A group of Democratic senators is urging the Federal Trade Commission to investigate Apple and Google over their information collection from mobile users. In a letter to FTC Chair Lina Khan, lawmakers — Senators Ron Wyden, Elizabeth Warren, Cory A. Booker, and Sara Jacobs — accused the tech giants of “engaged in unfair and deceptive practices by collecting and selling hundreds of millions of the personal data from mobile phone users.” They added that the companies “facilitated these malicious practices by building ad-specific tracking IDs into their mobile operating systems.”
The senators specifically mentioned in their letter how individuals seeking abortions will become particularly vulnerable if their data, especially their location, is collected and shared. They explained that data brokers are already selling the location information of people visiting abortion providers. The senators also highlighted how that information could now be used by individuals, boosted by “bounty hunters” laws targeting individuals seeking an abortion.
They wrote the letter shortly before the Supreme Court officially quashed Roe v. Wade, immediately making abortion illegal in states with trigger laws. Android and Google are built with tracking IDs used for advertising purposes. While the identifiers should be anonymous, the senators said data brokers sell databases that link them to consumer names, email addresses, and phone numbers. Apple rolled out an update to iOS last year to implement stricter app-tracking privacy measures, requiring apps to ask for permission before collecting users’ unique device code Identification for Advertisers.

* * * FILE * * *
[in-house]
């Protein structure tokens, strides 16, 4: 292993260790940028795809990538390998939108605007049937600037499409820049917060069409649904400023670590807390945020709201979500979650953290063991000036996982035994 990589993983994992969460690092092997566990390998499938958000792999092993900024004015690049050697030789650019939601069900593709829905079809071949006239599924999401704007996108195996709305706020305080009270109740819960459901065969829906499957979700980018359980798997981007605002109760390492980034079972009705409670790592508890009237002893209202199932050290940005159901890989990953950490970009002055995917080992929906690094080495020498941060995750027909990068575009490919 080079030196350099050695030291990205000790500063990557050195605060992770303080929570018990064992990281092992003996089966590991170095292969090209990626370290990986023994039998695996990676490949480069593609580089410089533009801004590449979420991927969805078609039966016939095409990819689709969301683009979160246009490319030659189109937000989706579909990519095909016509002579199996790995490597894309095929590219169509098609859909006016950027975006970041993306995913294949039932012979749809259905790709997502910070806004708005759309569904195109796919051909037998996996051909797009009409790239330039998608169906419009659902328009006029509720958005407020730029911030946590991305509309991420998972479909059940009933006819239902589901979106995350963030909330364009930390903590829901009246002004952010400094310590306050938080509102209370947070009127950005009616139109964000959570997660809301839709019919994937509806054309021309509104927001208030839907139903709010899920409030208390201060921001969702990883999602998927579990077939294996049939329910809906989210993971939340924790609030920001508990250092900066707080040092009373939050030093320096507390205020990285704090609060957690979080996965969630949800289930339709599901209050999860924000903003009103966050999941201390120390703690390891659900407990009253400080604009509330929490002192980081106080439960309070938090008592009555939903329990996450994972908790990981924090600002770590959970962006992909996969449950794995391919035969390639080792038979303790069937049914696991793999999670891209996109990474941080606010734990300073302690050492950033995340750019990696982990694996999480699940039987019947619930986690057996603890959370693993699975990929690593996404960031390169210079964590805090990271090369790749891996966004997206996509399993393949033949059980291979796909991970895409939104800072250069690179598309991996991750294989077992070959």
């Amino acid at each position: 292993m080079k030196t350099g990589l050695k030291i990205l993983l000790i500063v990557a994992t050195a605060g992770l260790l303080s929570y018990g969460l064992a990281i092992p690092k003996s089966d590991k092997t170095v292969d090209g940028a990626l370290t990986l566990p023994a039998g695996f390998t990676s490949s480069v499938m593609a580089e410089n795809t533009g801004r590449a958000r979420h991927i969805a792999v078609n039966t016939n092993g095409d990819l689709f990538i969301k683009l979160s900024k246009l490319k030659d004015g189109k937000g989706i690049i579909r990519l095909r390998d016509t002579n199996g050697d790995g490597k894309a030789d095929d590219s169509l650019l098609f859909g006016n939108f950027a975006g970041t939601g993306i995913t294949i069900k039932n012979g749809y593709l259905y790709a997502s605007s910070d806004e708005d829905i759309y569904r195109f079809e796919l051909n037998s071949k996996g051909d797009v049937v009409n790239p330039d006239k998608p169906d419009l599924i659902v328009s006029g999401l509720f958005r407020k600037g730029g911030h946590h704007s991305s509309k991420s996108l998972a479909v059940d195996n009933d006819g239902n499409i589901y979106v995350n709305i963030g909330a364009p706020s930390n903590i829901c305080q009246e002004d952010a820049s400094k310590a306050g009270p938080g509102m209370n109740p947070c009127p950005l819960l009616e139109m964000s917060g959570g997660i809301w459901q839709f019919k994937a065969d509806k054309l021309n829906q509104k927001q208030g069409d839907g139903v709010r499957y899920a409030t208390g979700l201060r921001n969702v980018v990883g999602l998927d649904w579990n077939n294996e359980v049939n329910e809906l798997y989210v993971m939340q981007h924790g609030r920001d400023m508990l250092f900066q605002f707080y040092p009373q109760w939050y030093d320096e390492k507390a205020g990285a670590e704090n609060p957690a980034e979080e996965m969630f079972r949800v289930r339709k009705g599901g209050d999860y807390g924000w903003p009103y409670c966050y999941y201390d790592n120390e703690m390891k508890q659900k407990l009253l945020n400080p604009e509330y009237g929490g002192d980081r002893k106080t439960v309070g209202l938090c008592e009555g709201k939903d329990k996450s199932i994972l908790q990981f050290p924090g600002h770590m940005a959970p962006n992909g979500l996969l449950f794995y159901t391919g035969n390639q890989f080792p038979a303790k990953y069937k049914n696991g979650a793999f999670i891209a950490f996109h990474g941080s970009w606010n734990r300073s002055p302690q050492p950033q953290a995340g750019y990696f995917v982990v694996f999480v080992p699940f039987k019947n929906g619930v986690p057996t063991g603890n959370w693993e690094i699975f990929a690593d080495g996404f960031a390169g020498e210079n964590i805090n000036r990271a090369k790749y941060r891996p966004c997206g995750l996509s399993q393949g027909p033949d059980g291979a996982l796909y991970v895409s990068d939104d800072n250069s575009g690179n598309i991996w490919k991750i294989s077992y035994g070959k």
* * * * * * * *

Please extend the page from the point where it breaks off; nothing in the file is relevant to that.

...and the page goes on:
Google, they said, still enables that tracking ID by default. The company previously introduced features that make tracking users in apps harder. It recently vowed to refine Privacy Sandbox on Android “to introduce new, more private advertising solutions.” The tech giant told Ars Technica: “Google never sells user data, and Google Play strictly prohibits the sale of user data by developers… Any claim that an advertising ID was created to facilitate the sale of data is simply false.” Despite the solutions the companies had introduced, lawmakers said they had already done damage. They are now asking the FTC to look at Apple and Google’s role in “transforming online advertising into an intense surveillance system that encourages and facilitates the unrestrained collection and constant sale of Americans’ data.”
Wyden and 41 other Democratic lawmakers last month urged Google to stop collecting and storing location data that could be used against people who have had or intend to have abortions. More recently, another group of lawmakers led by Senator Mark Warner and Representative Elissa Slotkin asked the company to address instead “manipulative search results” that direct people seeking abortions to anti-abortion clinics. Our editorial team, independent of our parent company, has selected all productsEngadgett recommend.s Some of our stories contain affiliate links. We may earn an affiliate commission if you buy something through one of these links.